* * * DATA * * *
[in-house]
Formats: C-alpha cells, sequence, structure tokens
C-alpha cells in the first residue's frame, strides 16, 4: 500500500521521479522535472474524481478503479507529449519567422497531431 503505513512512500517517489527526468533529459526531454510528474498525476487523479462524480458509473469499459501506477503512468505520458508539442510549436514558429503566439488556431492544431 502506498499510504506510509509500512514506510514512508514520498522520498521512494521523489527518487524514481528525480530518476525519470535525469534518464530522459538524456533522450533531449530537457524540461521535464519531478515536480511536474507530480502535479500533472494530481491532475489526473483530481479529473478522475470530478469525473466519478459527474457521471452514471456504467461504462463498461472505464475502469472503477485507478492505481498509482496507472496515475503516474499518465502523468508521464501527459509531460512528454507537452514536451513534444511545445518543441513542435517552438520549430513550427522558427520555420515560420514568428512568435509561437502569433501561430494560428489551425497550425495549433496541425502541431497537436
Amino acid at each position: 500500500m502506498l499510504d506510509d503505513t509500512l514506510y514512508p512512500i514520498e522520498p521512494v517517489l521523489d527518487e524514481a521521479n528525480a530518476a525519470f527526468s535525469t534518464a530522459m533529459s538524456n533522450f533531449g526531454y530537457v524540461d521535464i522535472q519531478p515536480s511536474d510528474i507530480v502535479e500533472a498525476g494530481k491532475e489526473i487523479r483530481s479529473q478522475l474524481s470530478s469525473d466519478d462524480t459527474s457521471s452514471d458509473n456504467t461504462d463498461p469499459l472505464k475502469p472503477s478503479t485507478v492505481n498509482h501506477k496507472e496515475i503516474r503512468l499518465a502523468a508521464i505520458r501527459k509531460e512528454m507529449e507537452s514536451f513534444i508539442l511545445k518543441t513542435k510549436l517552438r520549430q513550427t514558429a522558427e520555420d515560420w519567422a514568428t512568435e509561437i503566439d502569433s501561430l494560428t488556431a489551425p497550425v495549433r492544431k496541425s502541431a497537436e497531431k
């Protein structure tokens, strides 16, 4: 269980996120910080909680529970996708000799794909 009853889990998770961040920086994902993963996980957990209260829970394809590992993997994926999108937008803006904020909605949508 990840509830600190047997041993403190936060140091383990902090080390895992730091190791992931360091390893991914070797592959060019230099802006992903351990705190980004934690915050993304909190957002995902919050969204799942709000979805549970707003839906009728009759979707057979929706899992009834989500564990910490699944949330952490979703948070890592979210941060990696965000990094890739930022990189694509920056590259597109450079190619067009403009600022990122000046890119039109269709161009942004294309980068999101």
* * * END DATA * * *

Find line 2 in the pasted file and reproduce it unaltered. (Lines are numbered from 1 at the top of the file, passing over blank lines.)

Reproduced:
Formats: C-alpha cells, sequence, structure tokens